OK, I have a similar problem . Once a month all waitresses are shown a list of tips received based on the sales . I clam every single penny I get and I have been claiming more too because ,my total shows a negative balance . I was informed that it would be reported to the IRS. I am required to initial this document and If I don’t they will hold my paycheck. Also they go by the total of the shift which in 99% of the time the total is carried over by the shift before. Many times it ends up being anywhere from 100 to 150 additional total on my shift. Many times the customer uses a credit card and they do not allow tips to be put on a credit card so I loose that tip. Many times there is no tip at all due to overdone food , moldy food , wait time , customers are intoxicated , among many other factors. I work 3rd shift in a truck stop which is no where near as busy as the 1st and 2nd shift. My base rate is $5.00 per hour and the tips are not shared. I too go home many times with 8 dollars if i am lucky. There is different areas in the restaurant some are booths and some counter. If you are assigned a counter, which has less seats then the booth area you do not make much , but you have to split to total for the day with one other waitress and claim that amount even though you didn’t get much for being at the counter. Why do I have to pay taxes on money I didn’t receive? I am at my wits end …. is this they way a waitress job works? …. I have been looking for another job but haven’t found one. But the more and more I work the farther and farther I get in the hole with IRS. Any feedback would greatly be appreciated.

  14. Oscar Michelen

    Larrain: This is not how waitresses are supposed to be treated. Your employer MUST give you the credit card tips (minus the credit card service fee). Failure to do that violates NYS and Federal law. Your tips also MUST bring your hourly wage up to $7.25 per hour for the whole shift. So if your shift produces insufficient tips to get to that rate, then that violates the law as well if the employer doesn’t make up the difference. You can call the US or NY Dept of Labor’s local office to file a complaint. Also feel free to give me a call at my office today 516 741 3222 to discuss. You can also email me at omichelen@cuomollc.com.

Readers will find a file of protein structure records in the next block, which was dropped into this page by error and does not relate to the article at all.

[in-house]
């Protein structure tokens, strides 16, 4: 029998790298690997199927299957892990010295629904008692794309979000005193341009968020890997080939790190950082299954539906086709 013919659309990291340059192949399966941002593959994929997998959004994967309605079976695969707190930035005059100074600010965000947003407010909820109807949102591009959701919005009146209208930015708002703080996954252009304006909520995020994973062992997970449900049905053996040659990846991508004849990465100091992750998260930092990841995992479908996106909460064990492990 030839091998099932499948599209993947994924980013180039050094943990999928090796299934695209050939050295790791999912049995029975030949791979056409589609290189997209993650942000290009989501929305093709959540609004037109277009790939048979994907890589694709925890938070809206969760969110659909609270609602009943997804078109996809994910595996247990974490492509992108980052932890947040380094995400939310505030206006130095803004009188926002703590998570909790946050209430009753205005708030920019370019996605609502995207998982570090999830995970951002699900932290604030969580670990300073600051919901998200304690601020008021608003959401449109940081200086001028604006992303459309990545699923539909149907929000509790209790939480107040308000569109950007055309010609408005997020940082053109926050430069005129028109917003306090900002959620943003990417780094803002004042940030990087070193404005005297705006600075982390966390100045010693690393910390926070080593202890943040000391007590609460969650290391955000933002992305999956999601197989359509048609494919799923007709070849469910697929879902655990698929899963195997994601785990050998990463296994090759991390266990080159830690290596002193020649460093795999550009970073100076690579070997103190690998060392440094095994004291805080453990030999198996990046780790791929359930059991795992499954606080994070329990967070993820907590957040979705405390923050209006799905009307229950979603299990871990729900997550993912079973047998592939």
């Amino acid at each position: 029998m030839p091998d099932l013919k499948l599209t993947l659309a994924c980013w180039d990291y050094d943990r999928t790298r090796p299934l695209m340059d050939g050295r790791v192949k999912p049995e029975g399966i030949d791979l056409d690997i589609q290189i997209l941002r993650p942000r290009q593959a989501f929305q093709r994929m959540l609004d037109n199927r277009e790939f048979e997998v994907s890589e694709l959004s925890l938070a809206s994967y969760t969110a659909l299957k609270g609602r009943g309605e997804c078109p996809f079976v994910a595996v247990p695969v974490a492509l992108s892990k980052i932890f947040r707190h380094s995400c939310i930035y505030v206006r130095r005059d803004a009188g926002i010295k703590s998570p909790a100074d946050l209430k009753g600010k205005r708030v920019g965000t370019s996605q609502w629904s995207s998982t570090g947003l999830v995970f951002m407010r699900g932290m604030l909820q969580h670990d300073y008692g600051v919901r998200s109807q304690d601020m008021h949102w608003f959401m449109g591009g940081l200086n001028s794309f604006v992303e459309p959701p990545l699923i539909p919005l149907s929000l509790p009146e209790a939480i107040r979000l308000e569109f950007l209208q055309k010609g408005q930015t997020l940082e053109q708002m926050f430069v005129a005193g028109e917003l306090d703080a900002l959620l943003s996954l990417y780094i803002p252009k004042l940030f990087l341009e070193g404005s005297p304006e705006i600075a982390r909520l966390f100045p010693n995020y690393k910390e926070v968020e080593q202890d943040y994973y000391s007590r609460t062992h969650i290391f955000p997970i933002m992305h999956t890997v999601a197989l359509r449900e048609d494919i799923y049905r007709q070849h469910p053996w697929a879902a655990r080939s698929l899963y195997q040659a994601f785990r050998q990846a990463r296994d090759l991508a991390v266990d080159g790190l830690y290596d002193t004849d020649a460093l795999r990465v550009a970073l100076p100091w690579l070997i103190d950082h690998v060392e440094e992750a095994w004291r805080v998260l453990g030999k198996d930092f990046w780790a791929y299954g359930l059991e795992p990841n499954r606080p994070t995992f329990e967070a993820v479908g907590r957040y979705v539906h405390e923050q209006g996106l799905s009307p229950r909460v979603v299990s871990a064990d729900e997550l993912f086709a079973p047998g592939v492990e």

15. Brendan oflaherty

    Work at a bar/restaurant we had a 25 top party in which my manager had to take due to short staff he’s a good worker and always helps out whenever he can….the parties gratuity was split and he didn’t get a cut but the owner took 25% for the “house”….if he’s the one who worked the party why wouldn’t he be able to recieve some of the gratuity

  16. Oscar Michelen

    The house cannot take any part of a gratuity. They can call it a service charge, but under NY law they must advise the customer that the service charge goes to the house and not the waitstaff. If a manager happens to work as a waiter on a particular night, he can be part of the tip share for sure.

  17. Joel

    Hello,

    I am a bartender in a venue that requires US to tip 1% of our gross sales to the bar backs ? (the bartenders participate in a tip pool amongst themselves) can the establishment dictate to us what percent we have to tip ? It almost seems mandatory (and now our barbacks do less work cause they know the tip is mandatory) This percent is often greater than a tip we would give the bar back based on our actual tips received. (most bartenders usually tip 10%.) And what if individual bartenders that participate in the tip pool decide they don’t want to participate in mandatory tipping and five their own tip to barbacka based on their own individual share of the pool?

  18. Oscar Michelen

    In NY state, owners can dictate the percentages of the tip pool or tip share if they set up the tip program. Employees can dictate the percentages if they are the ones who created it. NYS Dept of Labor has a good FAQ section on tips that you may want to look at to know your rights in this arena. https://labor.ny.gov/legal/counsel/pdf/tips-frequently-asked-questions.pdf